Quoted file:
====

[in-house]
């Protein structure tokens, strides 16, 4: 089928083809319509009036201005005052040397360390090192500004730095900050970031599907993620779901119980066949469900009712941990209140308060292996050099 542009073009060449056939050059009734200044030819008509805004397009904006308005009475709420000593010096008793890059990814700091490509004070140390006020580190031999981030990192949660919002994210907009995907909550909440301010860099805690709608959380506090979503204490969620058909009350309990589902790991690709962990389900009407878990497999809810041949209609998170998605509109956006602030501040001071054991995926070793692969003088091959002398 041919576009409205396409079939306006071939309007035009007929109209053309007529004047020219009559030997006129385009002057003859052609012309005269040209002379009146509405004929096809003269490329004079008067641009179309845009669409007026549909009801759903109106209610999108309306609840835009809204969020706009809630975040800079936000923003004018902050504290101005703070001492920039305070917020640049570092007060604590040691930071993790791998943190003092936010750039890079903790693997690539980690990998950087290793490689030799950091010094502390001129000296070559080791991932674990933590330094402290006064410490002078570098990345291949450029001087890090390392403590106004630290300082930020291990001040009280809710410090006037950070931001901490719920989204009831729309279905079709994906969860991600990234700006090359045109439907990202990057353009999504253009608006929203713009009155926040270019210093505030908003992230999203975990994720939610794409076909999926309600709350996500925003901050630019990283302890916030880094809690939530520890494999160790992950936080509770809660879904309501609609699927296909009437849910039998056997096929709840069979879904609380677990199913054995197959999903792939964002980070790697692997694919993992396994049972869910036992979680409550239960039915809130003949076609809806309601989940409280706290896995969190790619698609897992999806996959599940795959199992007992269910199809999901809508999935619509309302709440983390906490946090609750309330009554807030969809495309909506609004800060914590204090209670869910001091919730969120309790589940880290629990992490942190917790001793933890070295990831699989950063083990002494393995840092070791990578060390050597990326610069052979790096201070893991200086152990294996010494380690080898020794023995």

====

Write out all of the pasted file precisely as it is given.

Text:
[in-house]
């Protein structure tokens, strides 16, 4: 089928083809319509009036201005005052040397360390090192500004730095900050970031599907993620779901119980066949469900009712941990209140308060292996050099 542009073009060449056939050059009734200044030819008509805004397009904006308005009475709420000593010096008793890059990814700091490509004070140390006020580190031999981030990192949660919002994210907009995907909550909440301010860099805690709608959380506090979503204490969620058909009350309990589902790991690709962990389900009407878990497999809810041949209609998170998605509109956006602030501040001071054991995926070793692969003088091959002398 041919576009409205396409079939306006071939309007035009007929109209053309007529004047020219009559030997006129385009002057003859052609012309005269040209002379009146509405004929096809003269490329004079008067641009179309845009669409007026549909009801759903109106209610999108309306609840835009809204969020706009809630975040800079936000923003004018902050504290101005703070001492920039305070917020640049570092007060604590040691930071993790791998943190003092936010750039890079903790693997690539980690990998950087290793490689030799950091010094502390001129000296070559080791991932674990933590330094402290006064410490002078570098990345291949450029001087890090390392403590106004630290300082930020291990001040009280809710410090006037950070931001901490719920989204009831729309279905079709994906969860991600990234700006090359045109439907990202990057353009999504253009608006929203713009009155926040270019210093505030908003992230999203975990994720939610794409076909999926309600709350996500925003901050630019990283302890916030880094809690939530520890494999160790992950936080509770809660879904309501609609699927296909009437849910039998056997096929709840069979879904609380677990199913054995197959999903792939964002980070790697692997694919993992396994049972869910036992979680409550239960039915809130003949076609809806309601989940409280706290896995969190790619698609897992999806996959599940795959199992007992269910199809999901809508999935619509309302709440983390906490946090609750309330009554807030969809495309909506609004800060914590204090209670869910001091919730969120309790589940880290629990992490942190917790001793933890070295990831699989950063083990002494393995840092070791990578060390050597990326610069052979790096201070893991200086152990294996010494380690080898020794023995």